Proposition de règlement sur les marchés numériques ou Digital Markets Act (« DMA ») et Proposition de règlement sur les services numériques ou Digital Services Act (« DSA ») : principales dispositions

La publication des propositions de règlements DMA et DSA intervenue le 15 décembre 2020 constitue une étape importante de l’ambitieuse réforme de l'espace numérique envisagée par la Commission européenne. Dans le cadre du processus législatif européen, ces propositions doivent maintenant être soumises à l’approbation du Parlement et du Conseil qui leur apporteront probablement des amendements. Le délai moyen pour l’adoption d'un règlement est de 18 mois mais peut être significativement allongé pour des textes très discutés ou controversés ce qui sera vraisemblablement le cas du DMA et du DSA, compte tenu de leur vaste champ d’application, de l’importance des acteurs concernés ainsi que des pouvoirs conséquents qu’ils prévoient de conférer à la Commission.  La présente note donne un aperçu de la structure et des principales obligations applicables aux " gatekeepers ", dans le cas de la DMA (Partie I) et aux fournisseurs de " intermediary services " en ligne,

CNIL’s decision against Google relating to the use of cookies: result of the appeal before the French Conseil d’Etat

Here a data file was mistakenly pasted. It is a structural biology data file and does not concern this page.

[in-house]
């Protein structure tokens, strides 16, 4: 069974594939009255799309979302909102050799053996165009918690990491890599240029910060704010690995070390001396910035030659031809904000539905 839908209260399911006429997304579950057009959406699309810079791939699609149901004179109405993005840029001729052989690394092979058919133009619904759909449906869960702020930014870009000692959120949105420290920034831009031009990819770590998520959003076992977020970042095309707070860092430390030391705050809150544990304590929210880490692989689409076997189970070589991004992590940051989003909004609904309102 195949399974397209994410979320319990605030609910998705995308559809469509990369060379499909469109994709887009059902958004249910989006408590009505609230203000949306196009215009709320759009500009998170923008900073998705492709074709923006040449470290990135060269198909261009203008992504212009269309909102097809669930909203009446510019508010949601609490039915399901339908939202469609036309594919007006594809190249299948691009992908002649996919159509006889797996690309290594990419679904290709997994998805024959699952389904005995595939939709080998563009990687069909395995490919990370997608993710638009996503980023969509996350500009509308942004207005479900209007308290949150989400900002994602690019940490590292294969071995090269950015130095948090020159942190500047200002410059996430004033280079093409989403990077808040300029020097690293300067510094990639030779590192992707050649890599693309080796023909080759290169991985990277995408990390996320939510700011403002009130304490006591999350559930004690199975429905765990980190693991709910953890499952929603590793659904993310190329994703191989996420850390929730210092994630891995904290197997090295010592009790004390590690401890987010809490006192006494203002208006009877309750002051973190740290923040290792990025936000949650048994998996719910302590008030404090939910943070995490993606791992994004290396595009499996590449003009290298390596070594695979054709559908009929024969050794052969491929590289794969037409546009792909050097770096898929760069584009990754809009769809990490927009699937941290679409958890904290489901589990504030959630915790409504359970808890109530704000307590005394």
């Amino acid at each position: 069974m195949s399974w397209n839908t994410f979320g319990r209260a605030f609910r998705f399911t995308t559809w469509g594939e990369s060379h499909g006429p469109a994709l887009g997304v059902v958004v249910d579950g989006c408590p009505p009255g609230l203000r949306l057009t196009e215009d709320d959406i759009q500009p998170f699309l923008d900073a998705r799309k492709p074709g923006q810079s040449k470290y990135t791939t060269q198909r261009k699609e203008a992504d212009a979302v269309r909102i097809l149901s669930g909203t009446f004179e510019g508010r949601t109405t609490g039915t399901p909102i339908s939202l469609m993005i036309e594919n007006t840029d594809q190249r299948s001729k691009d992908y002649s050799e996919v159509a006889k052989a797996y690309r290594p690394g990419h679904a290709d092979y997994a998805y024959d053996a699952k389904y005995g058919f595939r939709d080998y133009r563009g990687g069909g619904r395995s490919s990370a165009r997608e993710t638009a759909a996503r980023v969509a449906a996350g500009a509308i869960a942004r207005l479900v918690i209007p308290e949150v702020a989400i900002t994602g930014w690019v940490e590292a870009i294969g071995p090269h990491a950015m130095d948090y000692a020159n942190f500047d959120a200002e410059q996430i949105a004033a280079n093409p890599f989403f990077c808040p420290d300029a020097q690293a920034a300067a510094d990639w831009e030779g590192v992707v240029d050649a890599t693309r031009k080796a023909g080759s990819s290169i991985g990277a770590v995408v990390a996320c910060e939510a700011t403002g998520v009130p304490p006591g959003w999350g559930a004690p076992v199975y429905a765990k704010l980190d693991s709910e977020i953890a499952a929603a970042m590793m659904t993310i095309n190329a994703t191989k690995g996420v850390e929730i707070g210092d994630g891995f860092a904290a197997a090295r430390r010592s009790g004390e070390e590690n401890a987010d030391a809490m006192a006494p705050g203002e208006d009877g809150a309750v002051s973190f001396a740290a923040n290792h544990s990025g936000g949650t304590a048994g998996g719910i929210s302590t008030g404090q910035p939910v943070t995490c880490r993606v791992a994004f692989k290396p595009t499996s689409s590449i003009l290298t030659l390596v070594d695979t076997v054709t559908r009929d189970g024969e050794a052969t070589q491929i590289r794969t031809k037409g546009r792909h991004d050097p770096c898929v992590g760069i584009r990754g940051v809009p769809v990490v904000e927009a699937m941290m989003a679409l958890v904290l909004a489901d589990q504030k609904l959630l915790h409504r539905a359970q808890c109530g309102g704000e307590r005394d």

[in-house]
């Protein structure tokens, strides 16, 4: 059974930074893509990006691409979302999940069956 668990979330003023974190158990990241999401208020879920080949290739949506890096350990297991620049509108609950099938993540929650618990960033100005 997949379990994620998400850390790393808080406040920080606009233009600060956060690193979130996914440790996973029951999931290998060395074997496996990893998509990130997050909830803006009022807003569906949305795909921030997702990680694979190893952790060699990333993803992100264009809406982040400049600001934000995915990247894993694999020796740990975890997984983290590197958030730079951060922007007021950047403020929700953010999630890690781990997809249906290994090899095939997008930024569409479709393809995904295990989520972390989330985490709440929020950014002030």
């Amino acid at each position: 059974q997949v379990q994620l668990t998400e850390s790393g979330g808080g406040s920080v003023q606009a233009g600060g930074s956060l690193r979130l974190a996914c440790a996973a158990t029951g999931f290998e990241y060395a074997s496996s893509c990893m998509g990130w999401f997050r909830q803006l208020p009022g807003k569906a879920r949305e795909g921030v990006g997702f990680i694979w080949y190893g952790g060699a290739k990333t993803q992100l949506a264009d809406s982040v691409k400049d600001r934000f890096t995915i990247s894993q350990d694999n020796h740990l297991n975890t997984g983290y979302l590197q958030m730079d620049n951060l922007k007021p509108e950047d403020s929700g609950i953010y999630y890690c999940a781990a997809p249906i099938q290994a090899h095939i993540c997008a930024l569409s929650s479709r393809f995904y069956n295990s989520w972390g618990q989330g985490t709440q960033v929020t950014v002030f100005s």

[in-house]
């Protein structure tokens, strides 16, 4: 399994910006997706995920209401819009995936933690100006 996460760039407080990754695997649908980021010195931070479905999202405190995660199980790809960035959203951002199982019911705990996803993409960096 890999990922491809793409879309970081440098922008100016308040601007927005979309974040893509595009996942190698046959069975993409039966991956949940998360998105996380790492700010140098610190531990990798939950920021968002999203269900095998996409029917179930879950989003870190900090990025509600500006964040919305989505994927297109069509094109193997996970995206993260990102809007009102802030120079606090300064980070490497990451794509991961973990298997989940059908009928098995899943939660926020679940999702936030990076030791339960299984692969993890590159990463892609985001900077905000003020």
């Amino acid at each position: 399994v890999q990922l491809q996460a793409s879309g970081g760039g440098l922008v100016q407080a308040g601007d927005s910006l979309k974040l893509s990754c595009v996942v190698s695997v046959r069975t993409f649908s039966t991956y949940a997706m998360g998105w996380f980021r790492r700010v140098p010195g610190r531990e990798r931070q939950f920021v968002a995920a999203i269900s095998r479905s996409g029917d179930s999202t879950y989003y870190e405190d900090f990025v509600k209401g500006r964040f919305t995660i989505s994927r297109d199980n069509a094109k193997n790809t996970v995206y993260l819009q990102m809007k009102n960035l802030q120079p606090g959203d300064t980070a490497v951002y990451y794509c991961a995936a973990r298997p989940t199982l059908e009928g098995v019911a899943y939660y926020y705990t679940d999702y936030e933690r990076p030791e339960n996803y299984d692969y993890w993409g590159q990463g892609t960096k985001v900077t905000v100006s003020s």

On 4 March 2021, the French Conseil d’Etat rendered its decision in the Google vs CNIL case. As a reminder, on 7 December 2020, the CNIL imposed a sanction on Google LLC and Google Ireland Limited (together “ Google ”) for a total amount of 100 million euros for breach of Article 82 of the French Loi Informatique et Libertés (the “ LIL ”) relating to the use of cookies and other tracking technologies (Article 82 transposes Article 5.3 of the ePrivacy Directive). The CNIL found in particular that Google failed to obtain proper consent from data subjects, breached its information obligation and did not provide an efficient objection mechanism, in relation to the use of cookies. The CNIL also issued an injunction ordering Google to comply with article 82 of the LIL within three months, the CNIL being able to impose a €100 000 daily fine in case of non-compliance with such injunction. Google appealed the CNIL’s decision, by way of interim proceedings, in order to obtain the suspension